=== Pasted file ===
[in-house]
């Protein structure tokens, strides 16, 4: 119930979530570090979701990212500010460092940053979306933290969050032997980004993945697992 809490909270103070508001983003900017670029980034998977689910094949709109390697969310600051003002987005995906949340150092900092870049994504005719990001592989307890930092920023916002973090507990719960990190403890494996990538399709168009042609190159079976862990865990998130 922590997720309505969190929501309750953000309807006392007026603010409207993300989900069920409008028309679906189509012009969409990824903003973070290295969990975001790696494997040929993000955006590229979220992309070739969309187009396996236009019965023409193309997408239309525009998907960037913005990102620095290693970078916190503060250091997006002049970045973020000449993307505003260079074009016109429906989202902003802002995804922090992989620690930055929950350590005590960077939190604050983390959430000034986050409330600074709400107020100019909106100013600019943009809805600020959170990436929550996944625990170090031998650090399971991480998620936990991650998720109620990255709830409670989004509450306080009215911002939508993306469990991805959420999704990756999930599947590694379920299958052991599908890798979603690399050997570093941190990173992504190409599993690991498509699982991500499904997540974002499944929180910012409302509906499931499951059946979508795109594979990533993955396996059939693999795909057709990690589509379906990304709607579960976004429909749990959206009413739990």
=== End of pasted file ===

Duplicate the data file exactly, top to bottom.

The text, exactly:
[in-house]
């Protein structure tokens, strides 16, 4: 119930979530570090979701990212500010460092940053979306933290969050032997980004993945697992 809490909270103070508001983003900017670029980034998977689910094949709109390697969310600051003002987005995906949340150092900092870049994504005719990001592989307890930092920023916002973090507990719960990190403890494996990538399709168009042609190159079976862990865990998130 922590997720309505969190929501309750953000309807006392007026603010409207993300989900069920409008028309679906189509012009969409990824903003973070290295969990975001790696494997040929993000955006590229979220992309070739969309187009396996236009019965023409193309997408239309525009998907960037913005990102620095290693970078916190503060250091997006002049970045973020000449993307505003260079074009016109429906989202902003802002995804922090992989620690930055929950350590005590960077939190604050983390959430000034986050409330600074709400107020100019909106100013600019943009809805600020959170990436929550996944625990170090031998650090399971991480998620936990991650998720109620990255709830409670989004509450306080009215911002939508993306469990991805959420999704990756999930599947590694379920299958052991599908890798979603690399050997570093941190990173992504190409599993690991498509699982991500499904997540974002499944929180910012409302509906499931499951059946979508795109594979990533993955396996059939693999795909057709990690589509379906990304709607579960976004429909749990959206009413739990």